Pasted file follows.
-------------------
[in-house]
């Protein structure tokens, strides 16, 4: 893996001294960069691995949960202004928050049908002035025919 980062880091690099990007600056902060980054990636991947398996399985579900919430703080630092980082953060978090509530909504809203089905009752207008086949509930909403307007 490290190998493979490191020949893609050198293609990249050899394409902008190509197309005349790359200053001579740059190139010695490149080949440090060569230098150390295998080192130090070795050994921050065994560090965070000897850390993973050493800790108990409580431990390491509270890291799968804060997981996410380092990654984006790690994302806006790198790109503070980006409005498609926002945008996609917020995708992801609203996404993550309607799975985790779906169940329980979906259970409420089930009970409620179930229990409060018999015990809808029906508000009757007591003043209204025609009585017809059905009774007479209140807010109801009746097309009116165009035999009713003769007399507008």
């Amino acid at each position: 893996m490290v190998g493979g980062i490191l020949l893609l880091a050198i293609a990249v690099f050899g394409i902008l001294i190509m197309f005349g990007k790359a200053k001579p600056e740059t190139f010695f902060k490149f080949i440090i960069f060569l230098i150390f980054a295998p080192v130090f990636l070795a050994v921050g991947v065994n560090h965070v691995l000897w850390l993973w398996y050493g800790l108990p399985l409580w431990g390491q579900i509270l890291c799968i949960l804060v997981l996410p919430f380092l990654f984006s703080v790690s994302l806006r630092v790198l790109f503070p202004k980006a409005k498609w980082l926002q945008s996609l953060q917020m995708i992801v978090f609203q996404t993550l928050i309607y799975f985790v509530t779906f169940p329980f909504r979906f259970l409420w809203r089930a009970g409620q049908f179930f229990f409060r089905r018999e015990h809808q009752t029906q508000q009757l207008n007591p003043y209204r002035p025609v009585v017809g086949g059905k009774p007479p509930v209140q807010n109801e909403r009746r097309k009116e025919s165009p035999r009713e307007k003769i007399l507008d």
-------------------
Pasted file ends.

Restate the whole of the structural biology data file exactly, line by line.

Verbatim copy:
[in-house]
């Protein structure tokens, strides 16, 4: 893996001294960069691995949960202004928050049908002035025919 980062880091690099990007600056902060980054990636991947398996399985579900919430703080630092980082953060978090509530909504809203089905009752207008086949509930909403307007 490290190998493979490191020949893609050198293609990249050899394409902008190509197309005349790359200053001579740059190139010695490149080949440090060569230098150390295998080192130090070795050994921050065994560090965070000897850390993973050493800790108990409580431990390491509270890291799968804060997981996410380092990654984006790690994302806006790198790109503070980006409005498609926002945008996609917020995708992801609203996404993550309607799975985790779906169940329980979906259970409420089930009970409620179930229990409060018999015990809808029906508000009757007591003043209204025609009585017809059905009774007479209140807010109801009746097309009116165009035999009713003769007399507008």
């Amino acid at each position: 893996m490290v190998g493979g980062i490191l020949l893609l880091a050198i293609a990249v690099f050899g394409i902008l001294i190509m197309f005349g990007k790359a200053k001579p600056e740059t190139f010695f902060k490149f080949i440090i960069f060569l230098i150390f980054a295998p080192v130090f990636l070795a050994v921050g991947v065994n560090h965070v691995l000897w850390l993973w398996y050493g800790l108990p399985l409580w431990g390491q579900i509270l890291c799968i949960l804060v997981l996410p919430f380092l990654f984006s703080v790690s994302l806006r630092v790198l790109f503070p202004k980006a409005k498609w980082l926002q945008s996609l953060q917020m995708i992801v978090f609203q996404t993550l928050i309607y799975f985790v509530t779906f169940p329980f909504r979906f259970l409420w809203r089930a009970g409620q049908f179930f229990f409060r089905r018999e015990h809808q009752t029906q508000q009757l207008n007591p003043y209204r002035p025609v009585v017809g086949g059905k009774p007479p509930v209140q807010n109801e909403r009746r097309k009116e025919s165009p035999r009713e307007k003769i007399l507008d």